In Chapter 8 of The Grapes of Wrath, what does Casy specifically say is holy?  

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mwestwood eNotes educator| Certified Educator

"....There was the hills, an' there was me, an' we wasn't separate no more.  We was one thing.  An' that one thing was holy."

These words by Jim Casy echo those of Ralph Waldo Emerson who described man's unity with all things in the universe in the concept of the Oversoul.  Casy feels that man has existed in harmony with nature, a "holy" experience he has had when while staying in the woods.  And, Casy contends, when all men work in harmony with one another and with nature, that, too, is holy.  Only when men strike out on their own and act against one another and nature do things become unholy.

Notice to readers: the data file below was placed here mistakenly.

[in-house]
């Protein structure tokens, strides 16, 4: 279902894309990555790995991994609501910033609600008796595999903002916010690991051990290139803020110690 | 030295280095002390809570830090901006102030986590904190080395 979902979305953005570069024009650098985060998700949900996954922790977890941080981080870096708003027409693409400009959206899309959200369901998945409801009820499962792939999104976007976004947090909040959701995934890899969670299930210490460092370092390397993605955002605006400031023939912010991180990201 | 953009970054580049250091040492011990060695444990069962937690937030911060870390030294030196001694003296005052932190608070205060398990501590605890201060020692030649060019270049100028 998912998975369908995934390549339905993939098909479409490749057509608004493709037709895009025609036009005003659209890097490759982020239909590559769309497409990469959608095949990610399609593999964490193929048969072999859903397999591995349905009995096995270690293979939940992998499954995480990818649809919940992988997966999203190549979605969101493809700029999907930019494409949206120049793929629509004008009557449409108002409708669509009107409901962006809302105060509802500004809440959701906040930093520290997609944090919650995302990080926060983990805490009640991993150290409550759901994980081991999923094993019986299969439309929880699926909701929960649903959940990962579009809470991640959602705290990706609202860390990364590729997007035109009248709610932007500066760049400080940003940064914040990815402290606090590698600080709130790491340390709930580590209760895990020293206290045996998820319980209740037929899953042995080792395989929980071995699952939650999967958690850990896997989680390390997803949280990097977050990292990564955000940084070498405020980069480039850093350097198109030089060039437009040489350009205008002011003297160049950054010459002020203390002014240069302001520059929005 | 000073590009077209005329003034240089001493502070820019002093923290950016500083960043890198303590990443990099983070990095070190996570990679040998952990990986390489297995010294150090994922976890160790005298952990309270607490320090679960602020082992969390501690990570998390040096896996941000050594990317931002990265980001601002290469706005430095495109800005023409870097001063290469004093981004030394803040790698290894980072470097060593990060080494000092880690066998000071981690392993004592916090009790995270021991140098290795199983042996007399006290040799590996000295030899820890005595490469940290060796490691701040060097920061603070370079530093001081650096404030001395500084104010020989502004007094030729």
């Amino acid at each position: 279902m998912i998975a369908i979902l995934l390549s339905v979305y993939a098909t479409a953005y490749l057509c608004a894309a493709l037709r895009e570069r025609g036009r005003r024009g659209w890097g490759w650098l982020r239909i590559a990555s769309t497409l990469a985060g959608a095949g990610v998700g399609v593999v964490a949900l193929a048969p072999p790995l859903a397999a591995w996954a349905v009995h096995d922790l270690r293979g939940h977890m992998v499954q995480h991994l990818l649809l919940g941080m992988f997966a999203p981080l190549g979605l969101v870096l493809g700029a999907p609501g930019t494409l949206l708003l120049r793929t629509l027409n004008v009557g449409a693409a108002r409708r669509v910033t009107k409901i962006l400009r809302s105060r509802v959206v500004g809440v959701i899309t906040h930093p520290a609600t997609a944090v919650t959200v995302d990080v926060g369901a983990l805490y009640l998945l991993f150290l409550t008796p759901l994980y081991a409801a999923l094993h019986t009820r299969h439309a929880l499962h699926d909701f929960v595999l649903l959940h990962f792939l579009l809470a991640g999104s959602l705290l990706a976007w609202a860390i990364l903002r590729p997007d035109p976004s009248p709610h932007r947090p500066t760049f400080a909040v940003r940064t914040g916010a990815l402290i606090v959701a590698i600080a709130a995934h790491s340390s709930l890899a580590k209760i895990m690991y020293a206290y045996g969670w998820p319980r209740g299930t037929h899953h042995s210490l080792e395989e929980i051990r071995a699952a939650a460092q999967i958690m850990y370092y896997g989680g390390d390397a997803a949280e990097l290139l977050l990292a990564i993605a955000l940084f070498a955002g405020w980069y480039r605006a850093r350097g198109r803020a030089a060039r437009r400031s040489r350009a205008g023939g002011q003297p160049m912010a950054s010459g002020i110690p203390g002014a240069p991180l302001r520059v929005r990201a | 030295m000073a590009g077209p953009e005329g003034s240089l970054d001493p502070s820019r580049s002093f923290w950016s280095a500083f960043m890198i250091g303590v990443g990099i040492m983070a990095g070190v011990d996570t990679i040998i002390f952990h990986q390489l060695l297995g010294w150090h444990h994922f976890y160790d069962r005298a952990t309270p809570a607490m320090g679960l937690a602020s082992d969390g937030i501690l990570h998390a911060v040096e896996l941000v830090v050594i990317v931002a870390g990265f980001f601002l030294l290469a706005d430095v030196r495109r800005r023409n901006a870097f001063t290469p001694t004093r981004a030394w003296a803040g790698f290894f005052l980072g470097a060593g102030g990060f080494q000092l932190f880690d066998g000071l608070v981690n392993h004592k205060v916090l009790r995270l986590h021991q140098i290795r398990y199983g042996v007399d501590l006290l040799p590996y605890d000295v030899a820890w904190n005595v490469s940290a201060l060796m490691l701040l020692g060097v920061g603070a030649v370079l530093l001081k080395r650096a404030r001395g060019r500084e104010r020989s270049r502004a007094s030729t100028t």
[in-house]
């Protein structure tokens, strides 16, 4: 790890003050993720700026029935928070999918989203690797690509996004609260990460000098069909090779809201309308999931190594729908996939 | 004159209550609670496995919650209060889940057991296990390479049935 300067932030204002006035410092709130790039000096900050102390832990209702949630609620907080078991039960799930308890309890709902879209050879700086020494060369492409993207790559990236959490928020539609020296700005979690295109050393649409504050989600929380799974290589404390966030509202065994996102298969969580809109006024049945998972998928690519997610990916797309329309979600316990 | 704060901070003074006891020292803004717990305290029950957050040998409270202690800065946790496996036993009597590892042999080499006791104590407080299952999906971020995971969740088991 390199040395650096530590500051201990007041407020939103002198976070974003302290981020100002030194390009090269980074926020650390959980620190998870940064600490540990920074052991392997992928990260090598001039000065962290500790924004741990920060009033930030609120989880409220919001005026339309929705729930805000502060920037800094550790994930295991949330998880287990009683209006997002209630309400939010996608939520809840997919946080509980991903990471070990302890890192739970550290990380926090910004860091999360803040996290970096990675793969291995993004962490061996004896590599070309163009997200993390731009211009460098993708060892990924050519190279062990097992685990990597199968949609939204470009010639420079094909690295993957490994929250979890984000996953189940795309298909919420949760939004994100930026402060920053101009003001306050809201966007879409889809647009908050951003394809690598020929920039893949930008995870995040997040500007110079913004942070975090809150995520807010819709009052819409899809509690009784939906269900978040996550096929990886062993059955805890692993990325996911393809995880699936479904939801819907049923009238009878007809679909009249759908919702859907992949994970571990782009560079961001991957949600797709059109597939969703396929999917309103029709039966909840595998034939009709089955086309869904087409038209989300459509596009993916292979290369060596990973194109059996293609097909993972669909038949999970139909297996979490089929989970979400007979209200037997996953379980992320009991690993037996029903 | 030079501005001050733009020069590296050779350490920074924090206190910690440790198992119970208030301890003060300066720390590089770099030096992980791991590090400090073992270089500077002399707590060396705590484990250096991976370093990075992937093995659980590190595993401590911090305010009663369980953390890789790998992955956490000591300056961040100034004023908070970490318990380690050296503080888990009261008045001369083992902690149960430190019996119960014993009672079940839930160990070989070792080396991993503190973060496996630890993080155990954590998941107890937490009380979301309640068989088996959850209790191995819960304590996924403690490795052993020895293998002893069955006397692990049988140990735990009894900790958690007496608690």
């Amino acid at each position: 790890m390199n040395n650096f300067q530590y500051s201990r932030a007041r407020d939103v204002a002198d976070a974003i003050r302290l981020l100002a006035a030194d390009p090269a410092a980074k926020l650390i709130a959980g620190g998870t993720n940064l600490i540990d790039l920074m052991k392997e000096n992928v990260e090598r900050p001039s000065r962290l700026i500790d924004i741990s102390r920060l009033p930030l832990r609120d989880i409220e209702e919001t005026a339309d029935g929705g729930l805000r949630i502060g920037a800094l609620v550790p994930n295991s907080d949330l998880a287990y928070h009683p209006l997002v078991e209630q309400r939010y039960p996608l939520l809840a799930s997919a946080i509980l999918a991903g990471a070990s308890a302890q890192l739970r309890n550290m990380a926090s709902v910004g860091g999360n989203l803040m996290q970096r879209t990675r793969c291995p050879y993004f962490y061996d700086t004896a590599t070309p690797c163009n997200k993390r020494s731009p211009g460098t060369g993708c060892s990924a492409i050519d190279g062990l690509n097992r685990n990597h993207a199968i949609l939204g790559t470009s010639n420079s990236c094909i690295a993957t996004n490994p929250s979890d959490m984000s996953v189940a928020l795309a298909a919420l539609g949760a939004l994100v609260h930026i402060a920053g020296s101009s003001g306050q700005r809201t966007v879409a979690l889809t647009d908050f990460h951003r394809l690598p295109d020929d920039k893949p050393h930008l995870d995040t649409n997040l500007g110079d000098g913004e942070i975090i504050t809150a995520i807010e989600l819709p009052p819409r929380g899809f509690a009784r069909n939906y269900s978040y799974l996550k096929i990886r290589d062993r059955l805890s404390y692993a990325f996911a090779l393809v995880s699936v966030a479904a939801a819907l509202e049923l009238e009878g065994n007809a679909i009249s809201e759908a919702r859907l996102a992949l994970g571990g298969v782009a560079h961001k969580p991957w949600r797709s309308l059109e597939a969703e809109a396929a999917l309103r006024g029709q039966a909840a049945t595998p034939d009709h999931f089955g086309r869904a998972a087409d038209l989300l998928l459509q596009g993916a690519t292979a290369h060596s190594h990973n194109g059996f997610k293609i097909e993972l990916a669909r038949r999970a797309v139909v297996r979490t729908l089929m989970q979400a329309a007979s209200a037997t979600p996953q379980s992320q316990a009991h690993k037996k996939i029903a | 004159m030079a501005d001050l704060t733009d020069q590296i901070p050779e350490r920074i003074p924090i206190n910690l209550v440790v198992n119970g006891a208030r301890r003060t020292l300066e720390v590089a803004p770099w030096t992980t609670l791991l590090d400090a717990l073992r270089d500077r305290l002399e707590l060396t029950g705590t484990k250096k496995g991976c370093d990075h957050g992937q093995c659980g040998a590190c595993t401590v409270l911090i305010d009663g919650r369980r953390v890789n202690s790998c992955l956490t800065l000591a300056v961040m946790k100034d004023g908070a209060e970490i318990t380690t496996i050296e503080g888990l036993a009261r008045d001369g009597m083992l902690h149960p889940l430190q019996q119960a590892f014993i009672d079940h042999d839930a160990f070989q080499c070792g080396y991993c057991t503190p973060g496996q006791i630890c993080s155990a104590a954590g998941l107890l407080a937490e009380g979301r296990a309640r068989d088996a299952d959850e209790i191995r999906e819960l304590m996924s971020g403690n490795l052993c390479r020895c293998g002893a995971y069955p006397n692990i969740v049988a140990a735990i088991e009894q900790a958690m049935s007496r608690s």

With initials that are the same as Jesus Christ, Jim Casy devotes his life to helping his fellow man, even to becoming the sacrificial victim.  Truly, his character is an Emersonian expression of a larger self and a voice for the ideals of the author, John Steinbeck.

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The Grapes of Wrath

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